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Disposable plastic is bad for the environment, but is it illegal? Coca-Cola and Pepsi are about to find out

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A landmark suit filed in California is putting some of the biggest producers of plastic on trial. Coca-Cola. Nestlé. Pepsi. Mars. P&G. These are some of the world’s most iconic brands. They are also some of the biggest plastic polluters on the planet. They sell goods in single-use plastic containers, which end up in our oceans and never biodegrade. Whether we buy their products or not, we’re all affected by their footprint. And in turn, a landmark lawsuit by the Plastic Pollution Coalition and Earth Island Institute has been filed in California against all of the aforementioned corporations and several other major food, beverage, and consumer product companies. The groups are suing for damages to repair the problem of plastic waste. Read Full Story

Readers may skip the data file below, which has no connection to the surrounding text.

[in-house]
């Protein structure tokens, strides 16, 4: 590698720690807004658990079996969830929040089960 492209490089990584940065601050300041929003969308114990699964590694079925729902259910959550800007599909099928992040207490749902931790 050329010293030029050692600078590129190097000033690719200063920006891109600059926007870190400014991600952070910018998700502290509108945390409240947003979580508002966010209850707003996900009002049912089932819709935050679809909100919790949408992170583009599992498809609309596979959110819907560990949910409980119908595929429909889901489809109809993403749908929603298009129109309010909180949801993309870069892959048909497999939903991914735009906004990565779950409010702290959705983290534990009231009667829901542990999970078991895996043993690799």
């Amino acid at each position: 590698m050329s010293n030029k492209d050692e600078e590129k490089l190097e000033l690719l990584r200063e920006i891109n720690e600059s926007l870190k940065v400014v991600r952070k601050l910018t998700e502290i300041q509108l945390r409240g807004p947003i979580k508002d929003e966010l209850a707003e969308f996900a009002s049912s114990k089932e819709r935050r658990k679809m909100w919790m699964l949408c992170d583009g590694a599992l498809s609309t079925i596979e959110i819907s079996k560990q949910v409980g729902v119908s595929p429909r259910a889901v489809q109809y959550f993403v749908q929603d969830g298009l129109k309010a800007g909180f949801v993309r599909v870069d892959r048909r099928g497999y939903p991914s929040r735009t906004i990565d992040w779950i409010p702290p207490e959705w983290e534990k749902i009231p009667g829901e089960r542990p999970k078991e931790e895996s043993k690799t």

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How one lab is turning algae into flip-flops—and taking on Big Plastic in the process

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Traditional plastic is terrible for the environment. This biodegradable plastic could be a solution. If you stand on a beach in India or Thailand, you’ll likely see dozens of flip-flops wash up onto the shore . An estimated three billion end up in waterways or the ocean every single year, choking sea life and breaking into tiny particles that end up in the food chain. Read Full Story